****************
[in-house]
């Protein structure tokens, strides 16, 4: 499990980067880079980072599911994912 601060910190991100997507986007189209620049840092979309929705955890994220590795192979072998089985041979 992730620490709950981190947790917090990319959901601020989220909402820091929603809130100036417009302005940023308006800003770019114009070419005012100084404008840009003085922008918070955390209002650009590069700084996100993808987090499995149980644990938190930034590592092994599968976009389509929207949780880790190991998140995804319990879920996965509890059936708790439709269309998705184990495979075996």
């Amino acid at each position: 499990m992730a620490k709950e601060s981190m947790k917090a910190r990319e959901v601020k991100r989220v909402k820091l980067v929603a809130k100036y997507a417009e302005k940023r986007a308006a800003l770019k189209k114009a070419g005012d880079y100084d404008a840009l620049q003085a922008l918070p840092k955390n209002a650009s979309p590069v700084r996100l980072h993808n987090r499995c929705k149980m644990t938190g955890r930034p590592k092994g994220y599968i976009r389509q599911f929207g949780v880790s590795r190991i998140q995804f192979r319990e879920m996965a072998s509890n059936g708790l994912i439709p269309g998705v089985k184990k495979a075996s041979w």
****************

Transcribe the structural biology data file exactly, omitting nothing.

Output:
[in-house]
């Protein structure tokens, strides 16, 4: 499990980067880079980072599911994912 601060910190991100997507986007189209620049840092979309929705955890994220590795192979072998089985041979 992730620490709950981190947790917090990319959901601020989220909402820091929603809130100036417009302005940023308006800003770019114009070419005012100084404008840009003085922008918070955390209002650009590069700084996100993808987090499995149980644990938190930034590592092994599968976009389509929207949780880790190991998140995804319990879920996965509890059936708790439709269309998705184990495979075996």
């Amino acid at each position: 499990m992730a620490k709950e601060s981190m947790k917090a910190r990319e959901v601020k991100r989220v909402k820091l980067v929603a809130k100036y997507a417009e302005k940023r986007a308006a800003l770019k189209k114009a070419g005012d880079y100084d404008a840009l620049q003085a922008l918070p840092k955390n209002a650009s979309p590069v700084r996100l980072h993808n987090r499995c929705k149980m644990t938190g955890r930034p590592k092994g994220y599968i976009r389509q599911f929207g949780v880790s590795r190991i998140q995804f192979r319990e879920m996965a072998s509890n059936g708790l994912i439709p269309g998705v089985k184990k495979a075996s041979w």